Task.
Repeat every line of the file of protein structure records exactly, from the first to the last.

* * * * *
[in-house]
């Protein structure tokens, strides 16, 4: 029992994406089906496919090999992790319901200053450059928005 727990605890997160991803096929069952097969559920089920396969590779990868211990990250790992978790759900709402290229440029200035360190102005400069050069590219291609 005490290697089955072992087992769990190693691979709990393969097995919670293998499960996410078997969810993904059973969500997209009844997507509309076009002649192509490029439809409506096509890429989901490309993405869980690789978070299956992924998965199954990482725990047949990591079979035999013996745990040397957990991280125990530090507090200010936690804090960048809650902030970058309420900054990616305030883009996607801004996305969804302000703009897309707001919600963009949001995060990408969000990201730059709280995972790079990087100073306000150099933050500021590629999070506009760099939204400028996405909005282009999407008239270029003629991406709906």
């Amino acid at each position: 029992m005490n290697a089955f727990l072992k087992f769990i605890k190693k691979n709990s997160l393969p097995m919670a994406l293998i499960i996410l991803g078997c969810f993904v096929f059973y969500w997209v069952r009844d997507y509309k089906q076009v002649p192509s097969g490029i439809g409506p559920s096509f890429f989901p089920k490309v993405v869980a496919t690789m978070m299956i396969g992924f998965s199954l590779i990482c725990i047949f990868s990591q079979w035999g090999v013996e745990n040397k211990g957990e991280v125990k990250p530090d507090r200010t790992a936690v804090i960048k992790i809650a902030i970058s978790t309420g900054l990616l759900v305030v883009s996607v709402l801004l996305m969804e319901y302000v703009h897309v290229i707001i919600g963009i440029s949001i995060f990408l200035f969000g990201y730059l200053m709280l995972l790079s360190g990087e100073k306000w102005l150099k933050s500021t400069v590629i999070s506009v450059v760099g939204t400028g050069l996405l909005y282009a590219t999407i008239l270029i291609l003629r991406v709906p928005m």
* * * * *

[in-house]
């Protein structure tokens, strides 16, 4: 029992994406089906496919090999992790319901200053450059928005 727990605890997160991803096929069952097969559920089920396969590779990868211990990250790992978790759900709402290229440029200035360190102005400069050069590219291609 005490290697089955072992087992769990190693691979709990393969097995919670293998499960996410078997969810993904059973969500997209009844997507509309076009002649192509490029439809409506096509890429989901490309993405869980690789978070299956992924998965199954990482725990047949990591079979035999013996745990040397957990991280125990530090507090200010936690804090960048809650902030970058309420900054990616305030883009996607801004996305969804302000703009897309707001919600963009949001995060990408969000990201730059709280995972790079990087100073306000150099933050500021590629999070506009760099939204400028996405909005282009999407008239270029003629991406709906």
């Amino acid at each position: 029992m005490n290697a089955f727990l072992k087992f769990i605890k190693k691979n709990s997160l393969p097995m919670a994406l293998i499960i996410l991803g078997c969810f993904v096929f059973y969500w997209v069952r009844d997507y509309k089906q076009v002649p192509s097969g490029i439809g409506p559920s096509f890429f989901p089920k490309v993405v869980a496919t690789m978070m299956i396969g992924f998965s199954l590779i990482c725990i047949f990868s990591q079979w035999g090999v013996e745990n040397k211990g957990e991280v125990k990250p530090d507090r200010t790992a936690v804090i960048k992790i809650a902030i970058s978790t309420g900054l990616l759900v305030v883009s996607v709402l801004l996305m969804e319901y302000v703009h897309v290229i707001i919600g963009i440029s949001i995060f990408l200035f969000g990201y730059l200053m709280l995972l790079s360190g990087e100073k306000w102005l150099k933050s500021t400069v590629i999070s506009v450059v760099g939204t400028g050069l996405l909005y282009a590219t999407i008239l270029i291609l003629r991406v709906p928005m």